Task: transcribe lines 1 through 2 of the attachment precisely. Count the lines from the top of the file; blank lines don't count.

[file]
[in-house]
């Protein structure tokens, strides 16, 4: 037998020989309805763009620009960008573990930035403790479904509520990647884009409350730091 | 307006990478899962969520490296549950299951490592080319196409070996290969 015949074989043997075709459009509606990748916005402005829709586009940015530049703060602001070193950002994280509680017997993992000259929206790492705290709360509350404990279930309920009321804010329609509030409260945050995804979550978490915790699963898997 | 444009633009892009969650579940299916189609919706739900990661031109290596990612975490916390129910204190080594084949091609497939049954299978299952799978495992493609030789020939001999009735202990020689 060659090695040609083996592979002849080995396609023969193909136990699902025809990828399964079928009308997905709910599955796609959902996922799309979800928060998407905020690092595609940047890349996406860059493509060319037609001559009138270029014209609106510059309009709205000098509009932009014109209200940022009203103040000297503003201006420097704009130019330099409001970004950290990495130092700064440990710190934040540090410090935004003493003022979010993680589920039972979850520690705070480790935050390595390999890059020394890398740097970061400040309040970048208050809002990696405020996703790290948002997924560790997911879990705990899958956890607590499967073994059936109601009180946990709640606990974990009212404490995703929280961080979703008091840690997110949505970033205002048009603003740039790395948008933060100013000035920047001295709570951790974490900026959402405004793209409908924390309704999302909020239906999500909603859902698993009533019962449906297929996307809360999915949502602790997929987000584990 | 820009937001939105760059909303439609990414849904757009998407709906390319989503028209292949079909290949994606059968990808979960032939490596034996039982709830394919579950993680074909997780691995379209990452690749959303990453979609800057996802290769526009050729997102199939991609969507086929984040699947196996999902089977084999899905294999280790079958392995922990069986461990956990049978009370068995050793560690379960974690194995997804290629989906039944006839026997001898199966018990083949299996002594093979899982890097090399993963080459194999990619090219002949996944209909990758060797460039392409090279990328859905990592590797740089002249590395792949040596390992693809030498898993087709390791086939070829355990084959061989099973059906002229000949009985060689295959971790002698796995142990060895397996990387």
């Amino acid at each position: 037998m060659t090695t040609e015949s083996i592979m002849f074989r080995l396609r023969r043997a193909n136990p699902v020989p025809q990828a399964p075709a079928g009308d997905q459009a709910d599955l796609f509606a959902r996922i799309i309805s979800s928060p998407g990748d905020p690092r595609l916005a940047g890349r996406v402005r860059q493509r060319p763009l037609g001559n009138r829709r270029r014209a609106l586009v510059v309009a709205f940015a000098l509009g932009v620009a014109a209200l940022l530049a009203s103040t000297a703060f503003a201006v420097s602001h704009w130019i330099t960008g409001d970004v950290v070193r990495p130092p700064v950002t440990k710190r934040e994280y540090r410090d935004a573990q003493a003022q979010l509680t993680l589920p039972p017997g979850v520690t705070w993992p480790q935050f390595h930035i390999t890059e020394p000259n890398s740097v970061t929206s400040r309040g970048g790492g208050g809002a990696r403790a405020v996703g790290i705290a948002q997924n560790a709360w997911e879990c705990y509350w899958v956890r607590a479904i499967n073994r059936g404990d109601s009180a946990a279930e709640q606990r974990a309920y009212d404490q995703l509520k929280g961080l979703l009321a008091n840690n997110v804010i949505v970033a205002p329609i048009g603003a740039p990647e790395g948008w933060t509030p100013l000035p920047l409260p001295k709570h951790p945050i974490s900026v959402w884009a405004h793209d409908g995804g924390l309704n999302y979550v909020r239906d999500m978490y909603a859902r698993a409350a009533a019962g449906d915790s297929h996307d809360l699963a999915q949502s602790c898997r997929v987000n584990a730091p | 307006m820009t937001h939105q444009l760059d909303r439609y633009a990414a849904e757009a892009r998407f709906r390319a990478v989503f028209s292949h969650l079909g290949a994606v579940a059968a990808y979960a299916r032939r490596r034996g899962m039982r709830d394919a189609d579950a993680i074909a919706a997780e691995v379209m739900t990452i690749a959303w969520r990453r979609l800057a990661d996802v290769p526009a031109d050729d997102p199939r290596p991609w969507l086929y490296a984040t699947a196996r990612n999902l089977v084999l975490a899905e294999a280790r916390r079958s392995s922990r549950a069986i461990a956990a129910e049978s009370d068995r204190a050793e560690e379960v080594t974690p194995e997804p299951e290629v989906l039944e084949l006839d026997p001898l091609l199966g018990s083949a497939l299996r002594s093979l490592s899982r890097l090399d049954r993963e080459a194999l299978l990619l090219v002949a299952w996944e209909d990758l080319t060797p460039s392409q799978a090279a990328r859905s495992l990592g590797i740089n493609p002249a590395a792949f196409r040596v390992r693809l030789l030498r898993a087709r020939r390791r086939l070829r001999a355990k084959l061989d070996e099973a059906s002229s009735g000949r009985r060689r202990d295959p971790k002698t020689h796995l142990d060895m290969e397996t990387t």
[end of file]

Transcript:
[in-house]
């Protein structure tokens, strides 16, 4: 037998020989309805763009620009960008573990930035403790479904509520990647884009409350730091 | 307006990478899962969520490296549950299951490592080319196409070996290969 015949074989043997075709459009509606990748916005402005829709586009940015530049703060602001070193950002994280509680017997993992000259929206790492705290709360509350404990279930309920009321804010329609509030409260945050995804979550978490915790699963898997 | 444009633009892009969650579940299916189609919706739900990661031109290596990612975490916390129910204190080594084949091609497939049954299978299952799978495992493609030789020939001999009735202990020689 060659090695040609083996592979002849080995396609023969193909136990699902025809990828399964079928009308997905709910599955796609959902996922799309979800928060998407905020690092595609940047890349996406860059493509060319037609001559009138270029014209609106510059309009709205000098509009932009014109209200940022009203103040000297503003201006420097704009130019330099409001970004950290990495130092700064440990710190934040540090410090935004003493003022979010993680589920039972979850520690705070480790935050390595390999890059020394890398740097970061400040309040970048208050809002990696405020996703790290948002997924560790997911879990705990899958956890607590499967073994059936109601009180946990709640606990974990009212404490995703929280961080979703008091840690997110949505970033205002048009603003740039790395948008933060100013000035920047001295709570951790974490900026959402405004793209409908924390309704999302909020239906999500909603859902698993009533019962449906297929996307809360999915949502602790997929987000584990 | 820009937001939105760059909303439609990414849904757009998407709906390319989503028209292949079909290949994606059968990808979960032939490596034996039982709830394919579950993680074909997780691995379209990452690749959303990453979609800057996802290769526009050729997102199939991609969507086929984040699947196996999902089977084999899905294999280790079958392995922990069986461990956990049978009370068995050793560690379960974690194995997804290629989906039944006839026997001898199966018990083949299996002594093979899982890097090399993963080459194999990619090219002949996944209909990758060797460039392409090279990328859905990592590797740089002249590395792949040596390992693809030498898993087709390791086939070829355990084959061989099973059906002229000949009985060689295959971790002698796995142990060895397996990387």